Thursday, December 18, 2014

quote of the day

A businessman himself, Bill Sherlach, the husband of Mary Sherlach said: "In business, measuring risk prior to producing, marketing, and selling a product or service is standard procedure. For far too long the gun industry has been given legislative safe harbor from this standard business practice. I believe in the Second Amendment, but I also believe that the gun industry should be brought to bear the same business risk that every other business assumes when it comes to producing, marketing and selling a product."


  1. Would that be the same risk fertilizer companies face if their product is misused? Or Ryder truck dealers?

    Your misstatements of the law are a discredit to your profession pooch.

    1. Ryder truck has been sued many times for the injuries caused by a rental driver.

    2. Yes, Anon? And which of these cases did they win or lose? What differentiated them? Can you find a case where someone not authorized to drive the truck stole it, ran over people intentionally, and Ryder was to blame?

      Barring this, maybe you want to point out to us where the proximate cause lies which links a gun maker to crimes committed with his gun and which does not link the manufacturer of a car to a crowd of people it is intentionally driven into? Why are we to blame Bushmaster for Sandy Hook but not blame the fertilizer maker for bombings like Oklahoma City?

    3. Why should guns have special protection from lawsuits?

    4. Anon at 6:16 PM

      They shouldn't. What Congress tried to do was protect them from lawsuits that never should have been allowed.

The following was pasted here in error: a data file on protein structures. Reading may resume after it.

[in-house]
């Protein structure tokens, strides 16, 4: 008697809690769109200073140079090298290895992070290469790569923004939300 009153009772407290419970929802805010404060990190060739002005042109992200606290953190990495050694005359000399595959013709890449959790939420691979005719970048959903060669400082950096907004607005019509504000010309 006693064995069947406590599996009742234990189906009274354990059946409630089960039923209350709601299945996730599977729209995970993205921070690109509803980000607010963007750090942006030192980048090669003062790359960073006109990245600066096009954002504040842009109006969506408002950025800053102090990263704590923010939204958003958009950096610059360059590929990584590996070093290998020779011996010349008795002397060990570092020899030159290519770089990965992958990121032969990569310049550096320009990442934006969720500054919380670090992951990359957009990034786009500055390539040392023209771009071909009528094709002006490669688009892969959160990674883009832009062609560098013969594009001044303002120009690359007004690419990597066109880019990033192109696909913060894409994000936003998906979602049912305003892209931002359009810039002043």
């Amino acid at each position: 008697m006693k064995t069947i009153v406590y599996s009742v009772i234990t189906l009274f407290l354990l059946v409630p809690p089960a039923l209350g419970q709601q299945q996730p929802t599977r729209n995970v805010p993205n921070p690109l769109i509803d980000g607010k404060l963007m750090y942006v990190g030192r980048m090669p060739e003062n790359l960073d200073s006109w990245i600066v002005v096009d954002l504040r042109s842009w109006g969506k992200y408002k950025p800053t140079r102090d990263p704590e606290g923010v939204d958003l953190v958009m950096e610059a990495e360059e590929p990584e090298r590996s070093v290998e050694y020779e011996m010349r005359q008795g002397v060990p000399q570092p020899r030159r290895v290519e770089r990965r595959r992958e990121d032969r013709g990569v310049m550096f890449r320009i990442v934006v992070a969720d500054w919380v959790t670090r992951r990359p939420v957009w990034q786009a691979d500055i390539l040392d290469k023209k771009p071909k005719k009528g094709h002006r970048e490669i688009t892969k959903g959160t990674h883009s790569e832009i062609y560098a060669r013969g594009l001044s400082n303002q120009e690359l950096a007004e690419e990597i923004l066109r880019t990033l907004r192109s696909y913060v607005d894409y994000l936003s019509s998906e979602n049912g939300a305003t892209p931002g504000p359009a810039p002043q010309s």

Lawsuits like Sandy Hook parents bringing a product liability lawsuit against the manufacturer should be laughed out of court under the same reasoning as lawsuits by the parents of victims of the Oklahoma City bombing against the manufacturer of the truck or manufacturer of the fertilizer.

      If they can make a case against the dealer who sold the gun by alleging that he shouldn't have sold it to the person he sold it to, that would be a different type of case--something more like negligent entrustment of a rental vehicle to a person with a known problem (e.g. a minor, someone with epilepsy, someone obviously drunk, etc.).

      The law that has Laci's shorts in a twist was intended to stop the former, not the latter. It was also not intended to stop actual product liability lawsuits--e.g. you should still be able to sue if they sell you a defective gun that fires when it is supposed to be decocking, or that has a defective safety.

      If you can show me a place where the law is poorly drafted and is blocking these legitimate types of suits, I'll join you in demanding that it be amended so that it doesn't give special protection from legitimate claims to gun manufacturers. What I won't do is call for the repeal of the entire law to open the way for lawyers to sue them for claims that would never fly if any other product was at issue.

      I don't want specially lenient treatment for them; I just don't want specially harsh treatment either. I just want the same liability rules we apply to all other products.

    5. "What Congress tried to do was protect them from lawsuits that never should have been allowed."
      BS! It's not up to Congress to pre decide which case has merit, or not.

    6. That's not what was said anon, but congress does draft the laws with boundaries to prevent lawsuits like this one to even get to the courts in the first place. It's not pre-deciding anything. It setting boundaries within the law, like any other law on the books.